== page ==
September 19, 2008 in Nation/World

Death toll in Mexican prison riots rises to 21

Police under scrutiny after uprisings
By Richard Marosi Los Angeles Times
Associated Press photo

A prison guard walks in La Mesa State Penitentiary in Tijuana, Mexico, on Monday. The prison has been the scene of two riots this week.
(Full-size photo)

TIJUANA, Mexico – As the death toll mounted after two separate riots at a prison here, Baja California state authorities came under fierce criticism Thursday for allegedly brutal tactics used by police on inmates and the treatment of inmates’ relatives who had gathered outside the prison.

At least 21 inmates died and dozens were injured in uprisings Sunday and Wednesday at La Mesa State Penitentiary, most after state and federal police officers stormed the prison firing heavy weapons, said police officials and witnesses.

Human rights groups and families of inmates expect the death toll to climb further, saying authorities had failed to give a full accounting of casualties. Many asked why police used live rounds instead of rubber bullets or other nonlethal weapons against inmates armed with rocks.

On Wednesday, authorities had denied that live ammunition was used; they said officers fired only rubber bullets.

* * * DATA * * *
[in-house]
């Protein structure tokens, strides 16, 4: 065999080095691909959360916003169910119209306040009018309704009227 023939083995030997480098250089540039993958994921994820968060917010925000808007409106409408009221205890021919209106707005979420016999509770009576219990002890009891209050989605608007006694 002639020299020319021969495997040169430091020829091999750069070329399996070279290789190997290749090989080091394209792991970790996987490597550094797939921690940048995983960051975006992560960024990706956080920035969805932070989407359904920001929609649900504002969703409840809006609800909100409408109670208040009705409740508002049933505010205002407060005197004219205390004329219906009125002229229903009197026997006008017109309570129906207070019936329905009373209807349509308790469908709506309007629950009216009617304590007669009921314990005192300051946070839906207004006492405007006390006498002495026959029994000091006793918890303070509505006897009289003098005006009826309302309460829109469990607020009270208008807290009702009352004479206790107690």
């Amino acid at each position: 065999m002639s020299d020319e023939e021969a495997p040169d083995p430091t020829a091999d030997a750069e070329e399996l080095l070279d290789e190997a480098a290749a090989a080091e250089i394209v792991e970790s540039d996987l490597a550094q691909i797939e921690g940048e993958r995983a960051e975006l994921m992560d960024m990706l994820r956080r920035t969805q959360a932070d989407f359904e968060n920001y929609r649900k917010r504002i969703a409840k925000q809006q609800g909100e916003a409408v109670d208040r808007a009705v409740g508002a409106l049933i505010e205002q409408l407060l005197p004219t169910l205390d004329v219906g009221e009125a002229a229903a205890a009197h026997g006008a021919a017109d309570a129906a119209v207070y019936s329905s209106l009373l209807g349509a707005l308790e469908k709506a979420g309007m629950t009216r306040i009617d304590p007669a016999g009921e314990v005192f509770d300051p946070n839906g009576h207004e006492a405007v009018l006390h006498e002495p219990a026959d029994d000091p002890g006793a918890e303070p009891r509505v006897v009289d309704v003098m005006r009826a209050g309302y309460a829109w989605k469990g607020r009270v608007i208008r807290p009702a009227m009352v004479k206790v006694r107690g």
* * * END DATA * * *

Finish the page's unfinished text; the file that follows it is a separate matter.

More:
The prison has seen several uprisings in recent years as state officials have been unable to improve overcrowded conditions and control guard brutality and corruption.

Victor Clark Alfaro, director of the Binational Center for Human Rights in Tijuana, said inmate complaints, ignored for years, finally boiled over.

“It was a massacre provoked by the state,” Clark said.

State authorities are investigating accusations of excessive force and whether top prison officials, including the warden, were involved in the death of an inmate that triggered the Sunday riot.

That 12-hour uprising left at least three inmates dead. Another died of his injuries the next day. Authorities dismissed rumors of more fatalities, but families gathered outside the prison refused to leave.

By Wednesday, hundreds of people clogged the streets under the prison towers as inmates revolted again. State authorities said that rival gangs were feuding; Clark and others said inmates were protesting a lack of food, water and medical treatment.

Rampaging inmates threw rocks at guards, set fires and tried unsuccessfully to breach a prison wall. When police reentered about two hours later, barrages of gunfire echoed across the densely populated area in eastern Tijuana.

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